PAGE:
Brazilian Nature Envy


It’s now been a few years since I’ve been in Brazil and I often find myself thinking back to my experiences there. Aside from good times I had with friends and going to tons of free or low-cost cultural events, some of my best memories (if I had to choose) are of being in Brazilian nature.

It’s amazing that a city like Rio can have so many people in it and offer so many close-by activities in nature. Back in the US, nature was something I came into contact with here and there, and it was rarely related to activities suggested by my social group.

In Rio, going to the beach, on a hike, or simply for a walk around the lake was basically considered everyday stuff. In fact, I could have done something cool in nature but I didn’t (ie, going to a waterfall, an outdoor place for sports, an island, or a mountain retreat) on numerous occasions.


None of these things I’ve mentioned were exclusive to Rio de Janeiro, either. In other places I lived, like São Paulo, Natal, and Belém do Pará, I constantly came across people doing open-air activities on the weekends or holidays. It almost seemed like Brazilians felt they had a right to make use of their beautiful coasts, mountains, valleys, and public spaces.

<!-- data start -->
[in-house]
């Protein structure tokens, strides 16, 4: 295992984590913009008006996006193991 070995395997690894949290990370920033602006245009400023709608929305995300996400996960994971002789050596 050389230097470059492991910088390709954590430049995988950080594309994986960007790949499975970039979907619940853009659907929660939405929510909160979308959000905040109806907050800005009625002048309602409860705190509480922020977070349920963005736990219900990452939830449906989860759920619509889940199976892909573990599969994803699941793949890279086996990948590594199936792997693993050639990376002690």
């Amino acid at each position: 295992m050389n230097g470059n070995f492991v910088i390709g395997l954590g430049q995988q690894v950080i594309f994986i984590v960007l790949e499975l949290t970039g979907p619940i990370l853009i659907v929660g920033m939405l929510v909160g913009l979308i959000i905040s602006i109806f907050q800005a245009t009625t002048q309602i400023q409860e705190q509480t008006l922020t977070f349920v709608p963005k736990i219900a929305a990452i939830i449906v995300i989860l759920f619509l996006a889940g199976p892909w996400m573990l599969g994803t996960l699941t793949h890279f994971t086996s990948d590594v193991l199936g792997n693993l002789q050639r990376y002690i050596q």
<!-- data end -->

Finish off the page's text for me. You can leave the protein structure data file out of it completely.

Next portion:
If being from a country with so much natural beauty to offer wasn’t enough, Brazilian social connections and close family ties offered further incentive. When they went somewhere nearby for the weekend, it was more often than not that they knew someone with a house at their leisure destination. Of course, for me, these were vacation spots, not quick trips to relax a bit and hang out. I can even remember having regularly felt something I don’t often feel: envy.

Tibau do Sul Pipa beach Rio Grande do Norte Brazil

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